Phala Phala scandal likely to have tongues wagging even in 2024

todayJanuary 5, 2023 4

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While questions remain on the criminality that took place at President Cyril Ramaphosa’s controversial Phala Phala farm, some of the country’s biggest and most crucial public entities have exonerated the statesman.
The alleged theft of foreign currency at the president’s Limpopo farm in 2020 has cast a dark cloud over Ramaphosa and his administration.
It seems that the widely publicised theft will still haunt the President even in the year of elections.
The president made headlines after former spy boss Arthur Fraser put him on blast, accusing him of using state resources to conceal the multi-million dollar theft.
It emerged that Sudanese businessman, Hazim Musatafa, allegedly paid $580 000 to Ramaphosa in cash at his farm for 20 buffalos.
This subsequently led to the alleged theft of the buffalo proceeds.
Many political heads took the fight to institutions such as the South African Reserve Bank and the Office of the Public Protector, in a bid to get to the bottom of this matter.
The Reserve Bank, which started its probe in June 2022, cleared Ramaphosa of any wrongdoing last August.
The institution said it could not conclude that the Exchange Control regulations were breached.
It found that there was no perfected transaction by Ntaba Nyoni Estates, Ramaphosa’s business entity that received $580 000 for the Phala Phala buffaloes from Mustafa, or the President, which therefore meant that Ramaphosa or Ntaba Nyoni had no legal obligation to have declared the foreign currency under the exchange control regulations.

Public Protector clears Ramaphosa
Many, who had pinned their hopes on the Office of the Public Protector in getting the President to account for Phala Phala, were disappointed when advocate Kholeka Gcaleka, who was the acting Public Protector at the time, let Ramaphosa off the hook.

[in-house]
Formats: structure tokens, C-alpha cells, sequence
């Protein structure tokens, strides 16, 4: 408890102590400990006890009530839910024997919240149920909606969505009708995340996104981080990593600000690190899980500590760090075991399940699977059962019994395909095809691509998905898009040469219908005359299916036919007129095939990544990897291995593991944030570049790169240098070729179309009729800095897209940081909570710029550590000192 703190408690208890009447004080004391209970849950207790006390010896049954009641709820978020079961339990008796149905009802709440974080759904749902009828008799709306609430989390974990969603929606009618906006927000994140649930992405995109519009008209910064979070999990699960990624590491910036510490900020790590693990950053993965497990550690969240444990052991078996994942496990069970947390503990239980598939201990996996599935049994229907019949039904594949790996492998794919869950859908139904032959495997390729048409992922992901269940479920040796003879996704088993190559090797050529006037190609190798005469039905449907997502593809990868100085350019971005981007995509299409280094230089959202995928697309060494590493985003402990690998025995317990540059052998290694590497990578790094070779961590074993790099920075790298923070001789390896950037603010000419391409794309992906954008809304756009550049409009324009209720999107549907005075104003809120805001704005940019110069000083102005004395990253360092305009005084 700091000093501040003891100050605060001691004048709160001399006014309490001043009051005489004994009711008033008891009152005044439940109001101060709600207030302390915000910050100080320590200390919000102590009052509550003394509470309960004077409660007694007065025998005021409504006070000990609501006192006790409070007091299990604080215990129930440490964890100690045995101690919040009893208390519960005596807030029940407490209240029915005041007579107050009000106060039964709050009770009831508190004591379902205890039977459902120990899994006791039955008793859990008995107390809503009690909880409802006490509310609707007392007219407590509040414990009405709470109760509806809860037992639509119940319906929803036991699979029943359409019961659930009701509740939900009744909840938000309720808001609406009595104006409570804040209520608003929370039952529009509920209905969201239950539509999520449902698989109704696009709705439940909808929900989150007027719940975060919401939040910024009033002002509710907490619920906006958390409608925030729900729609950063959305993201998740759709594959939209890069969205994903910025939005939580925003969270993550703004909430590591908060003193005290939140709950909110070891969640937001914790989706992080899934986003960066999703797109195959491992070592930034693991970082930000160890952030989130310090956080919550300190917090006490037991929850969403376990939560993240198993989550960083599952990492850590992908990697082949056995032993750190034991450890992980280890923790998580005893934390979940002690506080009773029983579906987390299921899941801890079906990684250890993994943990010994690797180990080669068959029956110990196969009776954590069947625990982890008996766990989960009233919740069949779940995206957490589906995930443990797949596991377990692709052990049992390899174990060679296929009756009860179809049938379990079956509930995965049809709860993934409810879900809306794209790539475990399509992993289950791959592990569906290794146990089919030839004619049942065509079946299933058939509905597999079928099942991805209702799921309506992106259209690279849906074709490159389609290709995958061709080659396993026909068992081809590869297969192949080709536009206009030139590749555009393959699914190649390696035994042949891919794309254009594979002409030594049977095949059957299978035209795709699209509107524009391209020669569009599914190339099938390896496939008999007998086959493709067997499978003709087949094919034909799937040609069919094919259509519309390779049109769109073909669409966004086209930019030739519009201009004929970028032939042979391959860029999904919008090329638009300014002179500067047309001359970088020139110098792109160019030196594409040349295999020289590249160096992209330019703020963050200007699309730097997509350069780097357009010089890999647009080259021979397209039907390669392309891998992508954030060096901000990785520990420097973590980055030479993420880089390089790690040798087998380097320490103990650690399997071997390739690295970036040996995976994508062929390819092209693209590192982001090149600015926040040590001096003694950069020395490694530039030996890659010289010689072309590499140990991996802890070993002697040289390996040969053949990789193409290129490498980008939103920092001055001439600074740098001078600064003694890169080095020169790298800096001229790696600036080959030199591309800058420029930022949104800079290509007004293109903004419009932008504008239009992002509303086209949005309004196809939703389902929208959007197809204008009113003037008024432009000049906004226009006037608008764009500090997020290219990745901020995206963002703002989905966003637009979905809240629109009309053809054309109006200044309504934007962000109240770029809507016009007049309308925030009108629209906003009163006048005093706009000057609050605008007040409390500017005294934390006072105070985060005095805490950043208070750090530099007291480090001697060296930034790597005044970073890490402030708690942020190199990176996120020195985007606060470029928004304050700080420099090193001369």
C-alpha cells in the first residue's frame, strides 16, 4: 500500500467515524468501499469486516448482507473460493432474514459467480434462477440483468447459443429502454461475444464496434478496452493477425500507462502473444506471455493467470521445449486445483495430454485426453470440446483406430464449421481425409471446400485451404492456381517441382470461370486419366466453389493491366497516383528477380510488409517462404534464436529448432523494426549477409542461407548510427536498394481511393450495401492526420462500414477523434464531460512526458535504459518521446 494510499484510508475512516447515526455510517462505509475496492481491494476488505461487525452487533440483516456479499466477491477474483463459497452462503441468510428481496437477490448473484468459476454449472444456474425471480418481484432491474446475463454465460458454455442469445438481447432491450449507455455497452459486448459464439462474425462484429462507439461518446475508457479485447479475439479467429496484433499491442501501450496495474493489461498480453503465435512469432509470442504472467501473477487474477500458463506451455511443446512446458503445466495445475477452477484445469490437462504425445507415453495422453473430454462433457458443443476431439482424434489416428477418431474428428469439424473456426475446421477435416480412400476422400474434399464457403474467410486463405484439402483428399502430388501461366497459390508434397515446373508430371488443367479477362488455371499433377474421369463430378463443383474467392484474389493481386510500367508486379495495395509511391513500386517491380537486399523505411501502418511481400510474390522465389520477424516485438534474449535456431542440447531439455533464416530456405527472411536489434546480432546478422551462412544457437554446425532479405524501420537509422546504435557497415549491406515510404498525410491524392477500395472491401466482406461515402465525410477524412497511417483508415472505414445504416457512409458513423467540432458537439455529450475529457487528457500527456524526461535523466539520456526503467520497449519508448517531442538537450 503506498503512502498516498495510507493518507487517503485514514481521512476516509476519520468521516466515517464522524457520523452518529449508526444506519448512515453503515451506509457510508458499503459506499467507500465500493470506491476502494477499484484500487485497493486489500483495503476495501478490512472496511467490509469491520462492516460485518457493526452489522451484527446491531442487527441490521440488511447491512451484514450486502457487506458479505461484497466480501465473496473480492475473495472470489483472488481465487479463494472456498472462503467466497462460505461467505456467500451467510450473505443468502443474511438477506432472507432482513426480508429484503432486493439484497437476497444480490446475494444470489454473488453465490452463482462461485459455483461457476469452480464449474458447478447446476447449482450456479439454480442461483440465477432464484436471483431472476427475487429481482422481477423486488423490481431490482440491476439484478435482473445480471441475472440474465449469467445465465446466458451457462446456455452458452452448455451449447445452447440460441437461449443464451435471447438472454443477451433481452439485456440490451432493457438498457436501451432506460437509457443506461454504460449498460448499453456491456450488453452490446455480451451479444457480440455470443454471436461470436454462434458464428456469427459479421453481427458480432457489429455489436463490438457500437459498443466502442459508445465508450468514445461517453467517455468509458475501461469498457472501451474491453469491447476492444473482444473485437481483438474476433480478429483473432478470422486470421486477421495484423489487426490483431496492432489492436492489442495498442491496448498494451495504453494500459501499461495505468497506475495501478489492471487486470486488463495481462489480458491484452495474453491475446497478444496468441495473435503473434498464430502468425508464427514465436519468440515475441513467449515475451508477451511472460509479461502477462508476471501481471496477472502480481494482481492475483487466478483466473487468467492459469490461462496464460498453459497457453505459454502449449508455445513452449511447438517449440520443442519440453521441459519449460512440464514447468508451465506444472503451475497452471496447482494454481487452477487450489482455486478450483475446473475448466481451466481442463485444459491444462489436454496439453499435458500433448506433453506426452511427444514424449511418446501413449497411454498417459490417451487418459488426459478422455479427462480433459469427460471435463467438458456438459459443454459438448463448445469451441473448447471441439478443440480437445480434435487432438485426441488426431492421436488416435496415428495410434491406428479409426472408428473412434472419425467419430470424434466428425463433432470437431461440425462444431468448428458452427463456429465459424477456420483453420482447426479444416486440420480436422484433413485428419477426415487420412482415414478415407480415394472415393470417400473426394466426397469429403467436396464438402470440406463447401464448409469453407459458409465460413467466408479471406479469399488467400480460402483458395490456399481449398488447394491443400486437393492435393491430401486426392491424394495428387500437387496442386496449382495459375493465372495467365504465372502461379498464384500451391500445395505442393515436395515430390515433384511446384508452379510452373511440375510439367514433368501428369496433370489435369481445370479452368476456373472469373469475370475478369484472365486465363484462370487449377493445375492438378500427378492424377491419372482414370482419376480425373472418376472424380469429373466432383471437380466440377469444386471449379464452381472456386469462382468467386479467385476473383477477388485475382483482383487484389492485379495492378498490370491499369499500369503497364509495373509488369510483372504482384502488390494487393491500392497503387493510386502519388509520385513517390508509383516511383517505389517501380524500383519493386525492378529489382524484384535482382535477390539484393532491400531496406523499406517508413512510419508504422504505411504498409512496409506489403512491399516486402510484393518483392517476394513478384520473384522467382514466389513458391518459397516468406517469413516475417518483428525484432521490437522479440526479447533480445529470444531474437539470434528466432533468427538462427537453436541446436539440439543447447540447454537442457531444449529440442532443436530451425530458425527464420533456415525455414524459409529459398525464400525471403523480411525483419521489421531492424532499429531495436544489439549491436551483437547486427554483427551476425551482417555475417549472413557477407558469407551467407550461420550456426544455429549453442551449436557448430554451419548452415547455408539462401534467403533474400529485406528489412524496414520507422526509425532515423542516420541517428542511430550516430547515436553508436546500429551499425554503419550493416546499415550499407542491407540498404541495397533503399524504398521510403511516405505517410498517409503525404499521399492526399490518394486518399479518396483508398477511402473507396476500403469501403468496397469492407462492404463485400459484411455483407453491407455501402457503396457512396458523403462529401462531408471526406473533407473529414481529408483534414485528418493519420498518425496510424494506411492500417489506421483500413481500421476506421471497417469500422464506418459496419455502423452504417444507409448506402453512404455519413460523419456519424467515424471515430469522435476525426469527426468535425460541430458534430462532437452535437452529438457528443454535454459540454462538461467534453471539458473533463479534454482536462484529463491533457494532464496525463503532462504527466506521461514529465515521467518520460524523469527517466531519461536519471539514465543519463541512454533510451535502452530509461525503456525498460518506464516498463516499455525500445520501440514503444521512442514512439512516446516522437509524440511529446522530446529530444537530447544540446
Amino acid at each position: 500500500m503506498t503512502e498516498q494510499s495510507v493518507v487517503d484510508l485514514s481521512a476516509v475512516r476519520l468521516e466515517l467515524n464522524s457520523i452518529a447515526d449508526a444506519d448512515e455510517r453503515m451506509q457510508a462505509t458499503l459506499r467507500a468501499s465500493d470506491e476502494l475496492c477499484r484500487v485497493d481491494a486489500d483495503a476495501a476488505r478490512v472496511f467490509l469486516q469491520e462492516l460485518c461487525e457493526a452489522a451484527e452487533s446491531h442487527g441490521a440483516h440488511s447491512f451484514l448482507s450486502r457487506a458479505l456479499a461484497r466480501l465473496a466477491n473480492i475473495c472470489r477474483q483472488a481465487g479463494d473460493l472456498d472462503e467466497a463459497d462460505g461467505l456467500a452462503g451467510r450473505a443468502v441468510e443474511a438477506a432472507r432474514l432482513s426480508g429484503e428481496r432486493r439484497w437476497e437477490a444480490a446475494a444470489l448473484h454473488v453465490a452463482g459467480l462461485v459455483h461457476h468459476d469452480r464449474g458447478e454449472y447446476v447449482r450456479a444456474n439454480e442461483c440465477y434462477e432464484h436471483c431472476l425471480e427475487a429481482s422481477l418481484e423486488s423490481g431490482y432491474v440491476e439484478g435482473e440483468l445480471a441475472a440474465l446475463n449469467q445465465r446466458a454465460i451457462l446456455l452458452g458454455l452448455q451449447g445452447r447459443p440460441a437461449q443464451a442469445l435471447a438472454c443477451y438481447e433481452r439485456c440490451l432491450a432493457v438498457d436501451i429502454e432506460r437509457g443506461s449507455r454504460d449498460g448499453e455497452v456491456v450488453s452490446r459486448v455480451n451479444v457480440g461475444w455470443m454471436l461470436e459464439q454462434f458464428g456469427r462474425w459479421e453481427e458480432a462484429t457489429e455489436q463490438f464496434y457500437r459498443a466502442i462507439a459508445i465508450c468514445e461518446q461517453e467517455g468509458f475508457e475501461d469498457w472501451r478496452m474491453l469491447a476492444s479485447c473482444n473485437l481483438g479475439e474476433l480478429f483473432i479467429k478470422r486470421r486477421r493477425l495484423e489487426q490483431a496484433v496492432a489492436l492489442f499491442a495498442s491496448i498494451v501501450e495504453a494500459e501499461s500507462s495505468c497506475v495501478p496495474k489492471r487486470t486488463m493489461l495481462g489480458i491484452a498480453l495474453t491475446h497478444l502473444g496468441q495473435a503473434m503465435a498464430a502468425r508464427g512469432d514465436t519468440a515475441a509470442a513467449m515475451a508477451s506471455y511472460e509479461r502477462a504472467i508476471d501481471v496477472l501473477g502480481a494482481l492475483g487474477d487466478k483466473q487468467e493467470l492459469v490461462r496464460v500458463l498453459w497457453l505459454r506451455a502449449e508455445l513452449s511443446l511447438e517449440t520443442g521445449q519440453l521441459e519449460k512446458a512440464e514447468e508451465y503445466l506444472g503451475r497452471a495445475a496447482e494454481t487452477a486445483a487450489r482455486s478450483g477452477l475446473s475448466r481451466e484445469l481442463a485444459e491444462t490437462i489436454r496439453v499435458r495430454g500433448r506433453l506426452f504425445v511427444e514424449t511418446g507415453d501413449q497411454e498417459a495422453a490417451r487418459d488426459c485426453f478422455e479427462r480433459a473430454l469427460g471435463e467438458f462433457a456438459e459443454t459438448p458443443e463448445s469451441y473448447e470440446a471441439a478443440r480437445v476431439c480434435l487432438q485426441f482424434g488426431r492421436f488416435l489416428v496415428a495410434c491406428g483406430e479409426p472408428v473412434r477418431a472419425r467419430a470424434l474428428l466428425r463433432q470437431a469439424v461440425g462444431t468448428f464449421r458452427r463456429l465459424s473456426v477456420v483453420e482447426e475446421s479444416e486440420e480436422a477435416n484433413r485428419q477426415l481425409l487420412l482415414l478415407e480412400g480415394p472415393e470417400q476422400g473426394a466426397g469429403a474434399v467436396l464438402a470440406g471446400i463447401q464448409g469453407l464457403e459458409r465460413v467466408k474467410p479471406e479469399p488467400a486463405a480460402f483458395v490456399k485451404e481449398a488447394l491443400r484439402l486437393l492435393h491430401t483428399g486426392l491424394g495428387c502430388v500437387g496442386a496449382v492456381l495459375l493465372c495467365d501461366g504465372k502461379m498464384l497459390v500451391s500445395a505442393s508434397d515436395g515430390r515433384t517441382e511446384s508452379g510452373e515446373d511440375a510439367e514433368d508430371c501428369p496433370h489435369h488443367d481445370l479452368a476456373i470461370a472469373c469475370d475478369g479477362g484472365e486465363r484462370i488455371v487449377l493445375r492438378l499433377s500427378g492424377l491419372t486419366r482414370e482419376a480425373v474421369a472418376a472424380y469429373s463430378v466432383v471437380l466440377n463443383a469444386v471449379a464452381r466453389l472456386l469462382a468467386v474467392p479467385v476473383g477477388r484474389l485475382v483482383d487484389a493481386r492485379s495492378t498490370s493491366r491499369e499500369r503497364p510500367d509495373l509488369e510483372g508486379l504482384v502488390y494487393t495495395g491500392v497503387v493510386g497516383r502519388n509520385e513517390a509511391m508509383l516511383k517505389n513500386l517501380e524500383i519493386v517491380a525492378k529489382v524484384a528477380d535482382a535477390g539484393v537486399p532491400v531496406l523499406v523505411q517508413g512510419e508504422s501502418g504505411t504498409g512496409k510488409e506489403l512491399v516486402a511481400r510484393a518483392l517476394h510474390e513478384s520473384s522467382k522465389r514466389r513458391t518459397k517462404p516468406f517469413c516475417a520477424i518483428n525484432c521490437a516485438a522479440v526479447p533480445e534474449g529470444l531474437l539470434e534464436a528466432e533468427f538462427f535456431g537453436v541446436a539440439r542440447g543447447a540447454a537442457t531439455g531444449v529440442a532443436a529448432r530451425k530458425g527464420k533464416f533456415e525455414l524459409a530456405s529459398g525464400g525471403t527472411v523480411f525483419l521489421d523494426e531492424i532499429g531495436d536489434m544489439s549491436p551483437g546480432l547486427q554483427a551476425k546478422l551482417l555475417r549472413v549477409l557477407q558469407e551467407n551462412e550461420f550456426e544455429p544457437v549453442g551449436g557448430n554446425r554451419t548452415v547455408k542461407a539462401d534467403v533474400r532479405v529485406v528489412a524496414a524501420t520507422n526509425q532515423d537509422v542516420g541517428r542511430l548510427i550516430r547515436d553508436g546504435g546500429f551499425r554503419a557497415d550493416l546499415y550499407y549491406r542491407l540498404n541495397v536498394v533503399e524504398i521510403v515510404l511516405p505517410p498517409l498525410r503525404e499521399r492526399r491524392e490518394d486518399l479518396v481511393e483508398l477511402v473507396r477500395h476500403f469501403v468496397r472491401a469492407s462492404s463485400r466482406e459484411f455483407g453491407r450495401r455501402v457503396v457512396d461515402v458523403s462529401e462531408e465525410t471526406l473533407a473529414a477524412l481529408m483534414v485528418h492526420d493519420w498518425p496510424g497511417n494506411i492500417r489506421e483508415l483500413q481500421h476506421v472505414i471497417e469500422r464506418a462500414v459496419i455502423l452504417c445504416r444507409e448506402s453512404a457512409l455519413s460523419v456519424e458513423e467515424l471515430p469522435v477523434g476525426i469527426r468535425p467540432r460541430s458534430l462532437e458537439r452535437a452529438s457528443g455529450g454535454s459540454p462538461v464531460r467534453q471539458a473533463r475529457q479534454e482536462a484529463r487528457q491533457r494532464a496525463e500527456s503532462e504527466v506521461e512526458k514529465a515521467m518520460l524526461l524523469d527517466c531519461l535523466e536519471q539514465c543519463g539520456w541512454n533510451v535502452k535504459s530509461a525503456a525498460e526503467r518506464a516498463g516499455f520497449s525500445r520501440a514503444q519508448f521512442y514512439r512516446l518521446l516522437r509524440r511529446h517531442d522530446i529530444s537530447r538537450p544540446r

Her office found that there was no evidence indicating that the President either works at Phala Phala or received remunerations from the farm.
A number of political parties including the EFF, DA and ATM rejected the reports with some threatening to take them on review.
They maintain that Ramaphosa violated the Executive Ethics Code in this debacle.
Ramaphosa’s second in charge, Paul Mashatile, however, maintains that findings of the Phala Phala report must be accepted as they are presented.
The Deputy President says state institutions and law enforcement authorities must be allowed to do their work without any undue pressure or any form of interference.
Political analyst, Dr Sam Koma, said the Hawks and police are the only authorities who can and should shed some light on the scandal that has rocked the country.
The work of the police has now led to the arrest of three people, suspected of being linked to the theft.
Siblings, David and Fronlina Joseph alongside their co-accused Imanuwela David face a raft of robbery and theft charges.
The siblings were released on bail, while David who is alleged to have been the mastermind was denied bail by the Bela Bela Magistrates’ Court.
Magistrate Predeshni Ponnan said the alleged mastermind failed to give the court his residential address.

“Accused number one has no fixed address that could be verified with certainty. He further misled this Court regarding ownership of any movable or immovable property. There is a strong possibility that accused number one should he be released on bail, may tamper with or interfere with the investigation or the state witnesses, or destroy or conceal any evidence against him. It is very clear that accused number one has not satisfied this court that the interest of justice permit him to be released from custody. Bail is accordingly denied.”

The defence team in the matter has accused the state of succumbing to political pressure by investigating a crime that happened in 2020.
The matter will return to court in February.
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Written by: Lindiwe Mpanza

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